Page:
All ingredients of DSM Nutritional Products’ DHA and ARA are in compliance with the European Commission’s requirements for non-GMO material. The European Commission’s policies and oversight of genetically modified organisms and their use in products are widely recognized as the most stringent in the world.

Most recently, the U.S. National Organic Standards Board (NOSB) determined that the DHA and ARA products produced by DSM Nutritional Products are not the product of genetically modified organisms or processes.  The NOSB is the citizen advisory board created by the U.S. Congress to oversee the most stringent non-GMO policy under U.S. Federal law.  Following a nearly 18-month review of DSM’s petition for continued use of its DHA and ARA products in certified organic products, NOSB, the leading organic authority in the world, conducted a four-day public meeting that included two days of public testimony.  The forum provided every interested party an opportunity to speak and included the testimony of many scientific experts.  The GMO issue was thoroughly reviewed through an open, public, and deliberate process. The NOSB determined, by a vote count of 12-2, that ARA from fungal oil and DHA from algal oil should be classified as “nonsynthetic” substances and reconfirmed their use in certified organic products.

In response to allegations during the meeting that the fungal and algal sources of DSM’s products were the product of genetic manipulation, the NOSB directed a question to the USDA’s National Organic Program (“NOP”) staff regarding the scope of its prohibition on such practices.  The government’s answer was unequivocal – the traditional breeding and selection methods used by DSM for its algae and fungi are accepted practices under the U.S. federal organic regulations that prohibit recombinant genetic technology.

Following the four-day public meeting, on December 2, 2011, the board voted, by an overwhelming majority, to recommend DHA from algal oil and ARA from fungal oil for inclusion on the National List of Allowed and Prohibited Substances. The NOSB also recommended that the classification of DHA and ARA on the National List be changed from synthetic to non-synthetic. The National List contains a specific list of substances that may be used in or on processed organic products.  The board’s recommendation rejected the claims that DSM’s products are the product of prohibited methods and ratified the existing U.S. policy to allow the use of algal  DHA in certified-organic food and beverage products.

There are claims that our products must be genetically modified because some of the patents protecting algal DHA and fungal ARA include language that refers to the use of recombinant DNA technology.  These claims are false. Patent claims are designed to be broad in order to provide protection against all possible methods that competitors might utilize to produce similar products. Patents that include protection for recombinant DNA technology are designed to prevent competitors from using recombinant DNA technology to create genetically modified organisms that mimic the naturally occurring, non-GMO organisms we discovered and use to manufacture our products. These patents, in fact, are actually preventing the use of GMO organisms by competitors who might wish to produce algal DHA and fungal ARA.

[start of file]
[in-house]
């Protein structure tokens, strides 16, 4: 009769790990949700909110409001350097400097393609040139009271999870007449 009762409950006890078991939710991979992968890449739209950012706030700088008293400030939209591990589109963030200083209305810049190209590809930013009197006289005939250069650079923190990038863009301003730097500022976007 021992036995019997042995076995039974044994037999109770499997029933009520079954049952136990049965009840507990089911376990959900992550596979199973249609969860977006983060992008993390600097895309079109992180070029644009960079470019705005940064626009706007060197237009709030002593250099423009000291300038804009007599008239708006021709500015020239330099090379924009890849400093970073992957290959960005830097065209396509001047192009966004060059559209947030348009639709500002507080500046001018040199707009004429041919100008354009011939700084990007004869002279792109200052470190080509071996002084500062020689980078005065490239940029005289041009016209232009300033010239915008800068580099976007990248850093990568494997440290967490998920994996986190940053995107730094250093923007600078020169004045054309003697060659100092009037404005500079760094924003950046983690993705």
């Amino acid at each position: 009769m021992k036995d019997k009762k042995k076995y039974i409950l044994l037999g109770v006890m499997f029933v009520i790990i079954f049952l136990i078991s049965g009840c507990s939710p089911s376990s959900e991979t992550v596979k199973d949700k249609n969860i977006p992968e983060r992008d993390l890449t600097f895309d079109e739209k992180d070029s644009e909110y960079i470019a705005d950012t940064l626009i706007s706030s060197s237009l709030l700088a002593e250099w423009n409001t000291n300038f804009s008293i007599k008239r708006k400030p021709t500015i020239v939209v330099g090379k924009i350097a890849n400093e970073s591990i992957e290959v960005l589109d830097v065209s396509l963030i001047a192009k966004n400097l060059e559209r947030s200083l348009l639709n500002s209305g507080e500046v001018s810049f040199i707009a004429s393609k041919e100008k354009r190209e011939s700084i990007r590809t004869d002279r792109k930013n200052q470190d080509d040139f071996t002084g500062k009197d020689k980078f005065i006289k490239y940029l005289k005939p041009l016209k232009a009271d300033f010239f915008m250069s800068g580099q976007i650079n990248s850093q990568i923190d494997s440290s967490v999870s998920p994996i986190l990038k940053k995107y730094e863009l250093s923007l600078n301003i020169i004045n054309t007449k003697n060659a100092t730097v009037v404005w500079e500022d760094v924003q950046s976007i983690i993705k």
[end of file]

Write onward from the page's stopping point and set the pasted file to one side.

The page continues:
DSM Nutritional Products’ DHA and ARA are not the product of genetically modified algae or fungi and do not contain prohibited ingredients. The U.S. National Organic Standards Board and the European Commission standards regarding GMO’s are met. Individuals and organizations that continue to claim that DSM’s DHA and ARA products are GMO are misinformed or willfully ignoring the actions of the NOSB, the world’s leading organic authority.

DSM Nutritional Products’ DHA and ARA are sustainable, vegetarian and from non-GMO organisms.  In addition, they are free of ocean-borne contaminants and do not contribute to overfishing. DSM Nutritional Products is committed to responsible and sustainable processes and products and has a comprehensive program in place to monitor, evaluate, and continually improve our impact on the environment. We highly value our organic partners and believe that our products are consistent with the important values of the organic industry, including health and nutrition, quality, and sustainability. “

 

Case Adams is a California Naturopath with a PhD in Natural Health Sciences, and Board Certified Alternative Medicine Practitioner. He has authored 26 books on natural healing strategies. “My journey into writing about alternative medicine began about 9:30 one evening after I finished with a patient at the clinic I practiced at over a decade ago. I had just spent the last two hours explaining how diet, sleep and other lifestyle choices create health problems and how changes in these, along with certain herbal medicines and other natural strategies can radically yet safely turn ones health around. As I drove home that night, I realized I needed to get this knowledge out to more people. So I began writing about health with a mission to reach those who desperately need this information. The strategies in my books and articles are backed by scientific evidence along with wisdom handed down through traditional medicines for thousands of years.”